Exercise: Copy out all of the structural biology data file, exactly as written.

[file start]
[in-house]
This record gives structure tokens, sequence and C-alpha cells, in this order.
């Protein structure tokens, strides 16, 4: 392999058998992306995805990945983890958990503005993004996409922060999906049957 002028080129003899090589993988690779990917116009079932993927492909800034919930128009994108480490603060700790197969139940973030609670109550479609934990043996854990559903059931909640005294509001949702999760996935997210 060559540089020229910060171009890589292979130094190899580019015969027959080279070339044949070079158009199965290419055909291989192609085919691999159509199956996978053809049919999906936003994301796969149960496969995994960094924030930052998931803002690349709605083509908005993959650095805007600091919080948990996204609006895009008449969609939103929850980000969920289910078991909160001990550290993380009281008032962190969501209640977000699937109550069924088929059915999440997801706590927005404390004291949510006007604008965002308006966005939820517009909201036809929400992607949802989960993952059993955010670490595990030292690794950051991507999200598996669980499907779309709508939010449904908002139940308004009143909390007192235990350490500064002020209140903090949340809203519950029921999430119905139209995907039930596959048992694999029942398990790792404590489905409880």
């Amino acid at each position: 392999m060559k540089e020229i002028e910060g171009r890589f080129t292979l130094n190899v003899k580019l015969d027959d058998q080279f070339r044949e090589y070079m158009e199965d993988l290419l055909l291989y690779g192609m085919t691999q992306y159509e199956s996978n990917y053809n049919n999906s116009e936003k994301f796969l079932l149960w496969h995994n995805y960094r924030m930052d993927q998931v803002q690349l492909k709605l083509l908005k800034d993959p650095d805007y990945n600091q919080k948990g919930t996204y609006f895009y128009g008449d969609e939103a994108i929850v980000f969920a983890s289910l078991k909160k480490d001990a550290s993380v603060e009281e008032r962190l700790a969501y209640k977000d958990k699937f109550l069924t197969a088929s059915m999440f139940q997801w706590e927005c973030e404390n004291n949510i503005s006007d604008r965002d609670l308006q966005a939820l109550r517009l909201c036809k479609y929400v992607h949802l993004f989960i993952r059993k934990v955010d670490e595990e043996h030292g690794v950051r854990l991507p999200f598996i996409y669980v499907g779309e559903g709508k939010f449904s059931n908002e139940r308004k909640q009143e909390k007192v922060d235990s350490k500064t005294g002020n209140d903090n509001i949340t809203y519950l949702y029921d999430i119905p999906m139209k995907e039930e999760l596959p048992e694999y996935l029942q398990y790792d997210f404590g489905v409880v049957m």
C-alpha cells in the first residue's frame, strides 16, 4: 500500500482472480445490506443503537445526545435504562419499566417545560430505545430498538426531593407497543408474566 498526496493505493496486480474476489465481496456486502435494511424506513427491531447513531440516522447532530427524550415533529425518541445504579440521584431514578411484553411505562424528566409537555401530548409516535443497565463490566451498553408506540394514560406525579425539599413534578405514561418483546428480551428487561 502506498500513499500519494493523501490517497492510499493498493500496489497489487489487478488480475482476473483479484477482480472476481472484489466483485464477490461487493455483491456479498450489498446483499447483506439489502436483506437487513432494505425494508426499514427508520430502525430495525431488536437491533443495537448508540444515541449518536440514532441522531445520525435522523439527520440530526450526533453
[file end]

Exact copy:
[in-house]
This record gives structure tokens, sequence and C-alpha cells, in this order.
């Protein structure tokens, strides 16, 4: 392999058998992306995805990945983890958990503005993004996409922060999906049957 002028080129003899090589993988690779990917116009079932993927492909800034919930128009994108480490603060700790197969139940973030609670109550479609934990043996854990559903059931909640005294509001949702999760996935997210 060559540089020229910060171009890589292979130094190899580019015969027959080279070339044949070079158009199965290419055909291989192609085919691999159509199956996978053809049919999906936003994301796969149960496969995994960094924030930052998931803002690349709605083509908005993959650095805007600091919080948990996204609006895009008449969609939103929850980000969920289910078991909160001990550290993380009281008032962190969501209640977000699937109550069924088929059915999440997801706590927005404390004291949510006007604008965002308006966005939820517009909201036809929400992607949802989960993952059993955010670490595990030292690794950051991507999200598996669980499907779309709508939010449904908002139940308004009143909390007192235990350490500064002020209140903090949340809203519950029921999430119905139209995907039930596959048992694999029942398990790792404590489905409880």
């Amino acid at each position: 392999m060559k540089e020229i002028e910060g171009r890589f080129t292979l130094n190899v003899k580019l015969d027959d058998q080279f070339r044949e090589y070079m158009e199965d993988l290419l055909l291989y690779g192609m085919t691999q992306y159509e199956s996978n990917y053809n049919n999906s116009e936003k994301f796969l079932l149960w496969h995994n995805y960094r924030m930052d993927q998931v803002q690349l492909k709605l083509l908005k800034d993959p650095d805007y990945n600091q919080k948990g919930t996204y609006f895009y128009g008449d969609e939103a994108i929850v980000f969920a983890s289910l078991k909160k480490d001990a550290s993380v603060e009281e008032r962190l700790a969501y209640k977000d958990k699937f109550l069924t197969a088929s059915m999440f139940q997801w706590e927005c973030e404390n004291n949510i503005s006007d604008r965002d609670l308006q966005a939820l109550r517009l909201c036809k479609y929400v992607h949802l993004f989960i993952r059993k934990v955010d670490e595990e043996h030292g690794v950051r854990l991507p999200f598996i996409y669980v499907g779309e559903g709508k939010f449904s059931n908002e139940r308004k909640q009143e909390k007192v922060d235990s350490k500064t005294g002020n209140d903090n509001i949340t809203y519950l949702y029921d999430i119905p999906m139209k995907e039930e999760l596959p048992e694999y996935l029942q398990y790792d997210f404590g489905v409880v049957m």
C-alpha cells in the first residue's frame, strides 16, 4: 500500500482472480445490506443503537445526545435504562419499566417545560430505545430498538426531593407497543408474566 498526496493505493496486480474476489465481496456486502435494511424506513427491531447513531440516522447532530427524550415533529425518541445504579440521584431514578411484553411505562424528566409537555401530548409516535443497565463490566451498553408506540394514560406525579425539599413534578405514561418483546428480551428487561 502506498500513499500519494493523501490517497492510499493498493500496489497489487489487478488480475482476473483479484477482480472476481472484489466483485464477490461487493455483491456479498450489498446483499447483506439489502436483506437487513432494505425494508426499514427508520430502525430495525431488536437491533443495537448508540444515541449518536440514532441522531445520525435522523439527520440530526450526533453